Small and medium-sized businesses will be able to put their annual electricity consumption out to tender for the best price under the next phase of the Electricity Authority's award-winning "What's My Number?" campaign to encourage competition among energy retailers.
The government body responsible for regulating the electricity market, will start targeting small and medium sized businesses in June with the new online tool.
"We want to embed a focus that customers will shop around," said Carl Hansen, the authority's chief executive. "We are working on a tool and when we are ready to demo we will start working directly with electricity retailers."
"Some retailers will be keener than others but if you are losing customers you will have to respond," Hansen said.
The tool will revolve around SMEs a tender process set up by the authority.
Business owners will be able to input information about their electricity consumption on the 'What's My Number?' website, which will then be sent to all participating retailers, providing them with the opportunity to 'bid' for the businesses power supply.
The results will be compiled within 14 days so that business owner can choose the best deal.
The authority has received $10.5 million from the government for the campaign, which is scheduled to run until April 2014. Hansen said the shift towards targeting SMEs wouldn't affect the residential side of the campaign, which will still continue to receive the same level of funding.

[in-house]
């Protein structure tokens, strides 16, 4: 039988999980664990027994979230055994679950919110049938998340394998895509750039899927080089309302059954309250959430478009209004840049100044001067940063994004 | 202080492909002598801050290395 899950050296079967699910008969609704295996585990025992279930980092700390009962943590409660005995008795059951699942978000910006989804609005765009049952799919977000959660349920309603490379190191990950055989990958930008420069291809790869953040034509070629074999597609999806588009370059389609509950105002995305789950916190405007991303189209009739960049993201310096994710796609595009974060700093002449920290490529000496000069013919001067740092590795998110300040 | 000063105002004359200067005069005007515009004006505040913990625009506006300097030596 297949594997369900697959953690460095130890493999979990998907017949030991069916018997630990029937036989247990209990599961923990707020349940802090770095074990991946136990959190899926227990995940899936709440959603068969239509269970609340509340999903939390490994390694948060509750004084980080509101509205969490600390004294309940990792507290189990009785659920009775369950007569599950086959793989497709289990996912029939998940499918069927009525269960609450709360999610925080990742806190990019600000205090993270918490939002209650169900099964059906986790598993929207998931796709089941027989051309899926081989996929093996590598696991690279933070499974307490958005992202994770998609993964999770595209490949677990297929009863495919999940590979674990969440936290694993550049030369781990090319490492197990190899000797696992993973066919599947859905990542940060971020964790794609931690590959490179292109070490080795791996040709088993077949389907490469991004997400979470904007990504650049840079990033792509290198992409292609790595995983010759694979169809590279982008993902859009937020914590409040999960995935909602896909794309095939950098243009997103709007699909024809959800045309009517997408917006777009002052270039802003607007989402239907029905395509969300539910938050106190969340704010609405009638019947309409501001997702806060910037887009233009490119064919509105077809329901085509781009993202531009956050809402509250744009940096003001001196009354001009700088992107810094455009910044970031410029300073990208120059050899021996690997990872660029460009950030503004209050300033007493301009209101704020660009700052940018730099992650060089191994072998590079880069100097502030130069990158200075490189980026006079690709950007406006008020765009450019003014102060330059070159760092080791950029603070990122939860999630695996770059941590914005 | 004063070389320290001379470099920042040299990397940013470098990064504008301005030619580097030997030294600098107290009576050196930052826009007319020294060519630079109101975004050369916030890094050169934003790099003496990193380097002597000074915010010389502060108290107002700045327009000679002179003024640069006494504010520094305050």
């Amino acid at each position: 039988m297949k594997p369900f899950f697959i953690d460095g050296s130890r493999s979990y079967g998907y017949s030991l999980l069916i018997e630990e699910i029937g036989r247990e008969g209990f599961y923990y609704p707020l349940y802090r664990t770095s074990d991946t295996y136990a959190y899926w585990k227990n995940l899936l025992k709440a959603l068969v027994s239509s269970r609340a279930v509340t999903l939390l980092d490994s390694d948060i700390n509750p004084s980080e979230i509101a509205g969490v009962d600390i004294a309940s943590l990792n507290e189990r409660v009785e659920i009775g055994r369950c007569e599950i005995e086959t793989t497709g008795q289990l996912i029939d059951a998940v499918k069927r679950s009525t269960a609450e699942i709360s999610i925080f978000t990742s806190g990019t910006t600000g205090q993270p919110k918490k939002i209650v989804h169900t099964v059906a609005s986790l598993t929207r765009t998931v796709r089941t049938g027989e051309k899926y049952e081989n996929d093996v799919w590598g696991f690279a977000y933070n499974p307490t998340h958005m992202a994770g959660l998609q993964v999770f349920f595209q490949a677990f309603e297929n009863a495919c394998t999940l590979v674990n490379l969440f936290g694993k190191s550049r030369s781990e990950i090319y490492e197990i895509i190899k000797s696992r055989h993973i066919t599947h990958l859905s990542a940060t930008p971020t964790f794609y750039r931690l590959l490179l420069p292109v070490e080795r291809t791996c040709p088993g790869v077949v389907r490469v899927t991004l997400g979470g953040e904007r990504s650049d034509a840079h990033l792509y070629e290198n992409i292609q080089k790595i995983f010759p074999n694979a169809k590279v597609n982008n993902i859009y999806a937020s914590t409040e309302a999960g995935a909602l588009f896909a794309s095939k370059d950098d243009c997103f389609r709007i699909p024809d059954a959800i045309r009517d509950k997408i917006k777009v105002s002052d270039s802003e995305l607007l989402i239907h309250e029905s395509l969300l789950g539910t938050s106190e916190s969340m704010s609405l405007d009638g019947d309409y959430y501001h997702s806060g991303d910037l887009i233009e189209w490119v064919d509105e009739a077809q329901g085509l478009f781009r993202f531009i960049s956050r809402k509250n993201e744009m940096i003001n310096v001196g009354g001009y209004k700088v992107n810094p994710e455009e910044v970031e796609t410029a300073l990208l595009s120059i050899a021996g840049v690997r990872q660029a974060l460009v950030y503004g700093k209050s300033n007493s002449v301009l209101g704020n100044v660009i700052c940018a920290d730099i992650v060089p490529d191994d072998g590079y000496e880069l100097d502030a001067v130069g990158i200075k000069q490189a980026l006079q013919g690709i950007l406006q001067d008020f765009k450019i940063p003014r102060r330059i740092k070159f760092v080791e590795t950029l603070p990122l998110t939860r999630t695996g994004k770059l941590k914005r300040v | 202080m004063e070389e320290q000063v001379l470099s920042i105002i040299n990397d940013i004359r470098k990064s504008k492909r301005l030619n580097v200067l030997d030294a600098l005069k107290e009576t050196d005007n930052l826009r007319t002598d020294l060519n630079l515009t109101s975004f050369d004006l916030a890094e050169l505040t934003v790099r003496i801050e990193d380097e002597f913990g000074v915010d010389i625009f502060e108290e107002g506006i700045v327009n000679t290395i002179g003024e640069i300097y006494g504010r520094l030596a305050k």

The 'What's My Number?' campaign targeting residential customers pushed monthly average numbers of customers switching their electricity retailer to above 30,000 a month, and produced major cuts in tariffs and special offers from previously high-priced electricity retailers.
Contact Energy, for example, introduced a 22 per cent discount for customers paying online and on time, to achieve a highly competitive rating in the "What's My Number?" rankings, in a move believed to be costing it around $15 million annually in lost revenue.
The projected annual savings from increased switching from June to December 2011 was about $8.7 million, the EA estimates. The campaign has also cut the number of days it takes for a customer to consider swapping electricity providers to 4.5 days, from 200 days previously.
Part of the campaign's success came from revealing widely that electricity retailer switching is now a simple, short process, in contrast to consumers' belief it was slow and unreliable.